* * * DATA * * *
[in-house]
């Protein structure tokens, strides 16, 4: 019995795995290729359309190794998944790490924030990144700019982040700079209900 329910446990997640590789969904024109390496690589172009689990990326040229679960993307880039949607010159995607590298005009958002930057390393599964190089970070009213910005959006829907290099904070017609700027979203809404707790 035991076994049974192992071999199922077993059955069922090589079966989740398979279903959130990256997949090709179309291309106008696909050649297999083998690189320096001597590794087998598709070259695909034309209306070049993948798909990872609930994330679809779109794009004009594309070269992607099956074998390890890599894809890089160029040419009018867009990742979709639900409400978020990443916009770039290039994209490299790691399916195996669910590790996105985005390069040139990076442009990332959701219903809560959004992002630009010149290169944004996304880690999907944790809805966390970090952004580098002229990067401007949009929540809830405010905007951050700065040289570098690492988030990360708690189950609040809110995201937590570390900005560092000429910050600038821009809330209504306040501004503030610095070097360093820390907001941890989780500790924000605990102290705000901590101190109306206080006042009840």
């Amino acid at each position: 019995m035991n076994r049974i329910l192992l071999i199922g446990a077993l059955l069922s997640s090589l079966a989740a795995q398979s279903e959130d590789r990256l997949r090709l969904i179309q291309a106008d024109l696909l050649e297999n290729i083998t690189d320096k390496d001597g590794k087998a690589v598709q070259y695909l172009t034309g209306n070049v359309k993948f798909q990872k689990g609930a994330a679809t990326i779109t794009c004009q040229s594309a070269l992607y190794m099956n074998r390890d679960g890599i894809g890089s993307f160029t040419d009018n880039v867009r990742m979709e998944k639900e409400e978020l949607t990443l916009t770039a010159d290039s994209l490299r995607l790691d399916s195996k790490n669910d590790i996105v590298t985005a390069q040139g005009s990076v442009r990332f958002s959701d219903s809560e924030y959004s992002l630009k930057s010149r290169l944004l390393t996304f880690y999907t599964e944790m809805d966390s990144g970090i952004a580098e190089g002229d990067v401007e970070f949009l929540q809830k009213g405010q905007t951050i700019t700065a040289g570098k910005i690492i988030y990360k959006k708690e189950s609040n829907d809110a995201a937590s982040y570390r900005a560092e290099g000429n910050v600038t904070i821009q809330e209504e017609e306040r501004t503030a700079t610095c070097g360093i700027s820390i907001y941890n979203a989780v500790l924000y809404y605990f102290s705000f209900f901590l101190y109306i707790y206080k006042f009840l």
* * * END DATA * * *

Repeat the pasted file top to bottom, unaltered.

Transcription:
[in-house]
């Protein structure tokens, strides 16, 4: 019995795995290729359309190794998944790490924030990144700019982040700079209900 329910446990997640590789969904024109390496690589172009689990990326040229679960993307880039949607010159995607590298005009958002930057390393599964190089970070009213910005959006829907290099904070017609700027979203809404707790 035991076994049974192992071999199922077993059955069922090589079966989740398979279903959130990256997949090709179309291309106008696909050649297999083998690189320096001597590794087998598709070259695909034309209306070049993948798909990872609930994330679809779109794009004009594309070269992607099956074998390890890599894809890089160029040419009018867009990742979709639900409400978020990443916009770039290039994209490299790691399916195996669910590790996105985005390069040139990076442009990332959701219903809560959004992002630009010149290169944004996304880690999907944790809805966390970090952004580098002229990067401007949009929540809830405010905007951050700065040289570098690492988030990360708690189950609040809110995201937590570390900005560092000429910050600038821009809330209504306040501004503030610095070097360093820390907001941890989780500790924000605990102290705000901590101190109306206080006042009840």
């Amino acid at each position: 019995m035991n076994r049974i329910l192992l071999i199922g446990a077993l059955l069922s997640s090589l079966a989740a795995q398979s279903e959130d590789r990256l997949r090709l969904i179309q291309a106008d024109l696909l050649e297999n290729i083998t690189d320096k390496d001597g590794k087998a690589v598709q070259y695909l172009t034309g209306n070049v359309k993948f798909q990872k689990g609930a994330a679809t990326i779109t794009c004009q040229s594309a070269l992607y190794m099956n074998r390890d679960g890599i894809g890089s993307f160029t040419d009018n880039v867009r990742m979709e998944k639900e409400e978020l949607t990443l916009t770039a010159d290039s994209l490299r995607l790691d399916s195996k790490n669910d590790i996105v590298t985005a390069q040139g005009s990076v442009r990332f958002s959701d219903s809560e924030y959004s992002l630009k930057s010149r290169l944004l390393t996304f880690y999907t599964e944790m809805d966390s990144g970090i952004a580098e190089g002229d990067v401007e970070f949009l929540q809830k009213g405010q905007t951050i700019t700065a040289g570098k910005i690492i988030y990360k959006k708690e189950s609040n829907d809110a995201a937590s982040y570390r900005a560092e290099g000429n910050v600038t904070i821009q809330e209504e017609e306040r501004t503030a700079t610095c070097g360093i700027s820390i907001y941890n979203a989780v500790l924000y809404y605990f102290s705000f209900f901590l101190y109306i707790y206080k006042f009840l």